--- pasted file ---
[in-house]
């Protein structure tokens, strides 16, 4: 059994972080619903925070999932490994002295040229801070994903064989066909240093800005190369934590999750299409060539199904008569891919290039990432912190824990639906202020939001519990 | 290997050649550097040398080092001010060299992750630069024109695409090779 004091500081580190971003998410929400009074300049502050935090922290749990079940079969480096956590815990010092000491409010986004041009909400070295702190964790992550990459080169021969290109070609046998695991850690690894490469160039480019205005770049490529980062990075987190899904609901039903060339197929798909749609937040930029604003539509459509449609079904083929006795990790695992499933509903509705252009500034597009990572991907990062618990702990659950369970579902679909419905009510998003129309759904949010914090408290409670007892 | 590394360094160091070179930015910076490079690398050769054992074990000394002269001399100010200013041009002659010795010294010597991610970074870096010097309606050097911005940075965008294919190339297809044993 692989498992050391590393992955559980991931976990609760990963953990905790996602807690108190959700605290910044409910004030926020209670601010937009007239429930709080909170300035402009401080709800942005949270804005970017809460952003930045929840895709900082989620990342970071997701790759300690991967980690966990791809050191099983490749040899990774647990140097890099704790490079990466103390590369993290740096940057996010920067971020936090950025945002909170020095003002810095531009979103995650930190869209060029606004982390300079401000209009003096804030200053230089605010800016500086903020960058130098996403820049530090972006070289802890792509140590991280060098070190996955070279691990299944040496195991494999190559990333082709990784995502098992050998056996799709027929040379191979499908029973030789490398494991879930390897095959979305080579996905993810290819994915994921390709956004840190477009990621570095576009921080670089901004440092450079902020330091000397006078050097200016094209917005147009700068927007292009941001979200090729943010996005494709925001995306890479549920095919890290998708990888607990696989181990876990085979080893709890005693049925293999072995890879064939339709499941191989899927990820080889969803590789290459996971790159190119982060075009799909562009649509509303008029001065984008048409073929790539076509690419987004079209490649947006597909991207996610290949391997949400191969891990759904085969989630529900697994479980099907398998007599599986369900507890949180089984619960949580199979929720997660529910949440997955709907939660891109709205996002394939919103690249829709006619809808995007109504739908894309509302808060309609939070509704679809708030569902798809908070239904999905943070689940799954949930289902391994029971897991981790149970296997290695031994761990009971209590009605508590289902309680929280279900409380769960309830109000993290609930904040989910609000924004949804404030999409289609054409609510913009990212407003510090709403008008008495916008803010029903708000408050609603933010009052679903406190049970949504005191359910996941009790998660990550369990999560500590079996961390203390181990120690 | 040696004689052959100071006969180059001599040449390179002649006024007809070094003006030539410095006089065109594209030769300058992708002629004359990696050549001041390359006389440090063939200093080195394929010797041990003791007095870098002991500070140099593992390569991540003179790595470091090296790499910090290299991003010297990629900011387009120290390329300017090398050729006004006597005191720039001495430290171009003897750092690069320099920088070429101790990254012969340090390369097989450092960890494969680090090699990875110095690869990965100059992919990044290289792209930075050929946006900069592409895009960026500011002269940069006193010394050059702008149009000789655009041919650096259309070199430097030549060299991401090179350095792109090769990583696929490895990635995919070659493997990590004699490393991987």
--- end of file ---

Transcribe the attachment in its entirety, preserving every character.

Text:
[in-house]
């Protein structure tokens, strides 16, 4: 059994972080619903925070999932490994002295040229801070994903064989066909240093800005190369934590999750299409060539199904008569891919290039990432912190824990639906202020939001519990 | 290997050649550097040398080092001010060299992750630069024109695409090779 004091500081580190971003998410929400009074300049502050935090922290749990079940079969480096956590815990010092000491409010986004041009909400070295702190964790992550990459080169021969290109070609046998695991850690690894490469160039480019205005770049490529980062990075987190899904609901039903060339197929798909749609937040930029604003539509459509449609079904083929006795990790695992499933509903509705252009500034597009990572991907990062618990702990659950369970579902679909419905009510998003129309759904949010914090408290409670007892 | 590394360094160091070179930015910076490079690398050769054992074990000394002269001399100010200013041009002659010795010294010597991610970074870096010097309606050097911005940075965008294919190339297809044993 692989498992050391590393992955559980991931976990609760990963953990905790996602807690108190959700605290910044409910004030926020209670601010937009007239429930709080909170300035402009401080709800942005949270804005970017809460952003930045929840895709900082989620990342970071997701790759300690991967980690966990791809050191099983490749040899990774647990140097890099704790490079990466103390590369993290740096940057996010920067971020936090950025945002909170020095003002810095531009979103995650930190869209060029606004982390300079401000209009003096804030200053230089605010800016500086903020960058130098996403820049530090972006070289802890792509140590991280060098070190996955070279691990299944040496195991494999190559990333082709990784995502098992050998056996799709027929040379191979499908029973030789490398494991879930390897095959979305080579996905993810290819994915994921390709956004840190477009990621570095576009921080670089901004440092450079902020330091000397006078050097200016094209917005147009700068927007292009941001979200090729943010996005494709925001995306890479549920095919890290998708990888607990696989181990876990085979080893709890005693049925293999072995890879064939339709499941191989899927990820080889969803590789290459996971790159190119982060075009799909562009649509509303008029001065984008048409073929790539076509690419987004079209490649947006597909991207996610290949391997949400191969891990759904085969989630529900697994479980099907398998007599599986369900507890949180089984619960949580199979929720997660529910949440997955709907939660891109709205996002394939919103690249829709006619809808995007109504739908894309509302808060309609939070509704679809708030569902798809908070239904999905943070689940799954949930289902391994029971897991981790149970296997290695031994761990009971209590009605508590289902309680929280279900409380769960309830109000993290609930904040989910609000924004949804404030999409289609054409609510913009990212407003510090709403008008008495916008803010029903708000408050609603933010009052679903406190049970949504005191359910996941009790998660990550369990999560500590079996961390203390181990120690 | 040696004689052959100071006969180059001599040449390179002649006024007809070094003006030539410095006089065109594209030769300058992708002629004359990696050549001041390359006389440090063939200093080195394929010797041990003791007095870098002991500070140099593992390569991540003179790595470091090296790499910090290299991003010297990629900011387009120290390329300017090398050729006004006597005191720039001495430290171009003897750092690069320099920088070429101790990254012969340090390369097989450092960890494969680090090699990875110095690869990965100059992919990044290289792209930075050929946006900069592409895009960026500011002269940069006193010394050059702008149009000789655009041919650096259309070199430097030549060299991401090179350095792109090769990583696929490895990635995919070659493997990590004699490393991987």